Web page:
In 2008, the Geos Institute and The Resource Innovation Group (TRIG) joined forces to hold our first pilot project bringing climate science to local communities. The project was focused on the Rogue Basin of southwest Oregon – our own backyard. We experimented with bringing downscaled climate models to non-scientists in hopes of providing the information that was needed for communities to make sound decisions for the future.
We facilitated workshops for natural resource managers, community decision-makers, and experts in health, emergency management, business, and a variety of other fields. These early workshops were vital in the development of our ClimateWise program, which works to protect natural systems and vulnerable populations while creating Whole Community resilience.
Fast forward seven years and we are starting to see and feel many of the on-the-ground impacts that were projected in our 2008 report. Specifically, we have begun to experience economic impacts from smokey summers and snowless winters.
Some other projections have yet to be documented, including crop failures, energy supply disruptions, and increases in heat-related illnesses and vector-borne disease. By our 2008 projections, which are now considered underestimates based on observed trends, the Rogue Basin is expected to warm by 7-15° F in the summer and 3-8° in the winter by 2075, if we continue on the business-as-usual trajectory for greenhouse gas emissions (Doppelt et al. 2008).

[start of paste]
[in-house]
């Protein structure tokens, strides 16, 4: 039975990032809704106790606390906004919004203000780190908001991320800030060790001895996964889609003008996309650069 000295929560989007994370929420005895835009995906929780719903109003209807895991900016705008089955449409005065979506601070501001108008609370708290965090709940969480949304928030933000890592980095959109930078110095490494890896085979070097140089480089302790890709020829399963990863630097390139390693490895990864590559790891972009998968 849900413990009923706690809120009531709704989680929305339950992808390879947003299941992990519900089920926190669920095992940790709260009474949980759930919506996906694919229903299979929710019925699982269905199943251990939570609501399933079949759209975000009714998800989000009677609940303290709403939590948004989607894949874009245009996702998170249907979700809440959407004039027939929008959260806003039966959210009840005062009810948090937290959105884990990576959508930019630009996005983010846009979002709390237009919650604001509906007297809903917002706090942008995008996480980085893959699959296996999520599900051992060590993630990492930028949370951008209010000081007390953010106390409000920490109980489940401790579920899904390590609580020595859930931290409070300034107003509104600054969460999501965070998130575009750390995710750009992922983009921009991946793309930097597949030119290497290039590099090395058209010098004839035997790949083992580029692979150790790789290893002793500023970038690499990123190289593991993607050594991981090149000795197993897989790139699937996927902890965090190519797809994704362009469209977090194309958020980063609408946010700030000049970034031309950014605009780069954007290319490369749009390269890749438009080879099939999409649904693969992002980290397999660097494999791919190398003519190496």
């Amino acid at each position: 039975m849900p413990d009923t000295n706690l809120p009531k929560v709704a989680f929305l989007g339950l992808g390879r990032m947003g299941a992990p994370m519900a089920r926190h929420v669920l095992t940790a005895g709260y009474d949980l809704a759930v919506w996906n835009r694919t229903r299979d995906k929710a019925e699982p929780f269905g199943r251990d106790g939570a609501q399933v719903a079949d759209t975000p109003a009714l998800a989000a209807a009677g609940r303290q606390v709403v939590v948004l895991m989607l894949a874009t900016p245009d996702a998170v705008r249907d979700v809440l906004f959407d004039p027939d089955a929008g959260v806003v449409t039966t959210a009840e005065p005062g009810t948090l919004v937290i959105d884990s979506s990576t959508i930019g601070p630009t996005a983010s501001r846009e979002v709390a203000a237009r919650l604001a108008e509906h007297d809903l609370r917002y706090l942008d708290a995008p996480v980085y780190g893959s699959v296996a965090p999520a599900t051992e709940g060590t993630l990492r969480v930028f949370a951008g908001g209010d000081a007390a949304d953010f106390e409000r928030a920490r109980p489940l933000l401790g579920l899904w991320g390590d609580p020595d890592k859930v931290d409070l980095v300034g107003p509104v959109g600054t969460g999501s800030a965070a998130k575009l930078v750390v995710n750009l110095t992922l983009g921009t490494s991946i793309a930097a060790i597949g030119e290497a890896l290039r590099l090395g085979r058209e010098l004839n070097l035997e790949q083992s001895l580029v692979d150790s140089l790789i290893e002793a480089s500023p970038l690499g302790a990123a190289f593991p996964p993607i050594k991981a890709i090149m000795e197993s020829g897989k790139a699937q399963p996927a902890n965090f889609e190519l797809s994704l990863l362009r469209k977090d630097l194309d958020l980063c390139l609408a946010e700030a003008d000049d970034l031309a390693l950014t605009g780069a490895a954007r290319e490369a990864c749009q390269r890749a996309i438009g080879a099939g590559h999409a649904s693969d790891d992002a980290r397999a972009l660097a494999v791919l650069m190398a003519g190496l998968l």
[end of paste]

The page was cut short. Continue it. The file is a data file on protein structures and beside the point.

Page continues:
Fortunately, recent polls suggest that Americans are ready to reduce our emissions. This is great news! Here in Jackson County, 63% of people think that climate change will harm future generations, and three-quarters of the population wants more renewable energy and regulation of greenhouse gas pollutants (Yale Climate Opinion Poll 2014). These figures mirror those for the rest of the nation.
The Geos Institute and Rogue Climate are proud to be leading a local effort to engage the community and take charge of our collective future. We are launching Climate Week with 10 days of climate and energy-related activities. It all starts on November 6th with a Climate and Energy Themed First Friday Art Walk, followed by daily activities and events (speakers, movies, a bike parade!), a night of community storytelling with The Hearth, and culminating with the November 15th Ashland Climate Challenge Kickoff event at the Historic Ashland Armory, featuring free food, music, speakers, and information that can save people and businesses energy and money.
At the Ashland Climate Challenge we will introduce the Mayor’s Ad-hoc Committee of local residents who are helping to craft effective community-wide strategies for reducing emissions and protecting people from the impacts of climate change. These committee members will be leading a year-long effort to develop the Ashland Climate and Energy Action plan. The City has already dedicated resources to implementing priority actions and moving the city in a positive direction. We applaud this development and are getting the community on-board and moving with the Ashland Climate Challenge. If you’re in Ashland November 6-15th, please join us!
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